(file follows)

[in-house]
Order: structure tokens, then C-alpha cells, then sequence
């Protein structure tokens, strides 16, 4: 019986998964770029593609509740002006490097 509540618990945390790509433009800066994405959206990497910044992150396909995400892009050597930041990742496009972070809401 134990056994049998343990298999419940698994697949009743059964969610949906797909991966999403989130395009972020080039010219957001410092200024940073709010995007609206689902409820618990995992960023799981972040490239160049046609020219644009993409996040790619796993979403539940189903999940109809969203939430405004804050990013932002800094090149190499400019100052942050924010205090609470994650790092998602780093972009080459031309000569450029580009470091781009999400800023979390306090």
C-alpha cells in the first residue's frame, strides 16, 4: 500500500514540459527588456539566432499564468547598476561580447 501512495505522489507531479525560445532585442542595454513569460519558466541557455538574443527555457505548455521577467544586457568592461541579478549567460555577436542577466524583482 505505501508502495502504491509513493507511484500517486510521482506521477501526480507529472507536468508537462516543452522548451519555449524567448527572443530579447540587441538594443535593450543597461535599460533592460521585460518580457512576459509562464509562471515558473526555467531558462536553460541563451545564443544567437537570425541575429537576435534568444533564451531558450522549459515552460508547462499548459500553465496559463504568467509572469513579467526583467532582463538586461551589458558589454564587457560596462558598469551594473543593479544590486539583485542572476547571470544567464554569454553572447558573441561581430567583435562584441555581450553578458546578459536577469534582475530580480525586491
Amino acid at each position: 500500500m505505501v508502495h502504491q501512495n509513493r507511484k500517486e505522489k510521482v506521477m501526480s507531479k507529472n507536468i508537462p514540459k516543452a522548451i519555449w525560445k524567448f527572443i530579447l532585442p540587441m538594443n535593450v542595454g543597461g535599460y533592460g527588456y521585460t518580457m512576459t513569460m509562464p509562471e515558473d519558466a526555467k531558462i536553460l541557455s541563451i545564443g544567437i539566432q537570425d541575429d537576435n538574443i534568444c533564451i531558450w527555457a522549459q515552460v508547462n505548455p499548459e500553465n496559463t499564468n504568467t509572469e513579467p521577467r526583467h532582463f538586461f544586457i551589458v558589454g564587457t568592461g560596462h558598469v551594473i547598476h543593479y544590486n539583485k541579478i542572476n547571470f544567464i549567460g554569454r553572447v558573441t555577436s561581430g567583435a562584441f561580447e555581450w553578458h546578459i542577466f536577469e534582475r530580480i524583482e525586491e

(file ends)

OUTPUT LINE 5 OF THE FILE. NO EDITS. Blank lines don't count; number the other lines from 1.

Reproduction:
Amino acid at each position: 500500500m505505501v508502495h502504491q501512495n509513493r507511484k500517486e505522489k510521482v506521477m501526480s507531479k507529472n507536468i508537462p514540459k516543452a522548451i519555449w525560445k524567448f527572443i530579447l532585442p540587441m538594443n535593450v542595454g543597461g535599460y533592460g527588456y521585460t518580457m512576459t513569460m509562464p509562471e515558473d519558466a526555467k531558462i536553460l541557455s541563451i545564443g544567437i539566432q537570425d541575429d537576435n538574443i534568444c533564451i531558450w527555457a522549459q515552460v508547462n505548455p499548459e500553465n496559463t499564468n504568467t509572469e513579467p521577467r526583467h532582463f538586461f544586457i551589458v558589454g564587457t568592461g560596462h558598469v551594473i547598476h543593479y544590486n539583485k541579478i542572476n547571470f544567464i549567460g554569454r553572447v558573441t555577436s561581430g567583435a562584441f561580447e555581450w553578458h546578459i542577466f536577469e534582475r530580480i524583482e525586491e